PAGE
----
Maine farmers’ spring plantings and field maintenance have been delayed by two to four weeks this year due to fields that are too wet and soft to handle heavy machinery. This threatens the profitability of this year’s crop for farmers already suffering from low market prices and high transportation costs.
“With any crop that uses heavy equipment, they can’t get onto the field,” said Julie Ann Smith, executive director of the Maine Farm Bureau.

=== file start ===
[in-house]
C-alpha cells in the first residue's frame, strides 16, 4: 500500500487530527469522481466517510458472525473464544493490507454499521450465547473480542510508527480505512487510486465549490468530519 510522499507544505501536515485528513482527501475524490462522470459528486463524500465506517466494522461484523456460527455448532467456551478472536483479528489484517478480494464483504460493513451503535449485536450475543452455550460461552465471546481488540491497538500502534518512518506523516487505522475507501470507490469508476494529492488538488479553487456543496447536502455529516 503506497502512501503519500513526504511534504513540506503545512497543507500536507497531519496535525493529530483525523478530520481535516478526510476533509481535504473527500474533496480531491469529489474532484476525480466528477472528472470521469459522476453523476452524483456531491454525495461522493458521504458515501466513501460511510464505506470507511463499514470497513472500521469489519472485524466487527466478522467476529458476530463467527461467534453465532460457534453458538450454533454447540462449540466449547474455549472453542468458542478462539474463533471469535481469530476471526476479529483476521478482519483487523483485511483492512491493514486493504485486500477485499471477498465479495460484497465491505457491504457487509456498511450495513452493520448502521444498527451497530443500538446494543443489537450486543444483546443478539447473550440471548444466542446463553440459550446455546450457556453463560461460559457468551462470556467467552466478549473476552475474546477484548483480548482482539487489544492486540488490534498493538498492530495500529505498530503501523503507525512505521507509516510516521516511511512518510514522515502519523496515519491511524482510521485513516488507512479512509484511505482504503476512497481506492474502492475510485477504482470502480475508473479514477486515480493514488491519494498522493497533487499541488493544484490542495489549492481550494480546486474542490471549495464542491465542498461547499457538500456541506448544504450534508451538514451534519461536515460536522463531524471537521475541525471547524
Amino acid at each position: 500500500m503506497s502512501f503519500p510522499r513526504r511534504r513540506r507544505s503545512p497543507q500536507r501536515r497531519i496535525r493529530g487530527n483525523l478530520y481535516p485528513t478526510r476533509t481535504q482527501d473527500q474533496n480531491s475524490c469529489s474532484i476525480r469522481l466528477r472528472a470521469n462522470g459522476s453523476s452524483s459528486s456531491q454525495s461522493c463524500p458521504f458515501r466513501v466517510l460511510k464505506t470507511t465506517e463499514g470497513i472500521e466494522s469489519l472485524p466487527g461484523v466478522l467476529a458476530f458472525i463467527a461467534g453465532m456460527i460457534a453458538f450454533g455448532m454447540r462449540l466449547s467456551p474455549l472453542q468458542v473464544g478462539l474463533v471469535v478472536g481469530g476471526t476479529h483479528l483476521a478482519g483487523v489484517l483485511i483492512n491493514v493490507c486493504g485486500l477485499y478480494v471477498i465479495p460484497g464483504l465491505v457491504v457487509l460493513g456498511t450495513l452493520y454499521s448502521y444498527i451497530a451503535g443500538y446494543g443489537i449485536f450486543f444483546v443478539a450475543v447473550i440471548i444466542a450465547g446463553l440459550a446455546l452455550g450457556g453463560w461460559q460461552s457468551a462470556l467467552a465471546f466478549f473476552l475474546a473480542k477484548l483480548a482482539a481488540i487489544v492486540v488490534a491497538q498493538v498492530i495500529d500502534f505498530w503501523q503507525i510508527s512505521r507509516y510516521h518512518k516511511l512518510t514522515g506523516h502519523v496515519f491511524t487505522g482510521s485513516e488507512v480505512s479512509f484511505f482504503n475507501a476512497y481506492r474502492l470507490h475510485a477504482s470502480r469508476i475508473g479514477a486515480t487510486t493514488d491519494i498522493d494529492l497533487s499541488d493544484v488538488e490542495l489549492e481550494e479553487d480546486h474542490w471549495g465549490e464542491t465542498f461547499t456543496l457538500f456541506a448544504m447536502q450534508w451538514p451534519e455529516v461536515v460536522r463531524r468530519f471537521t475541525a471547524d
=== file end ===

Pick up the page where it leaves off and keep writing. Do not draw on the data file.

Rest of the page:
The impact of the delay has been “pretty significant” on hay growers that supply food for livestock at horse, beef and dairy farms. The first crop is the most important to hay growers, Smith said.
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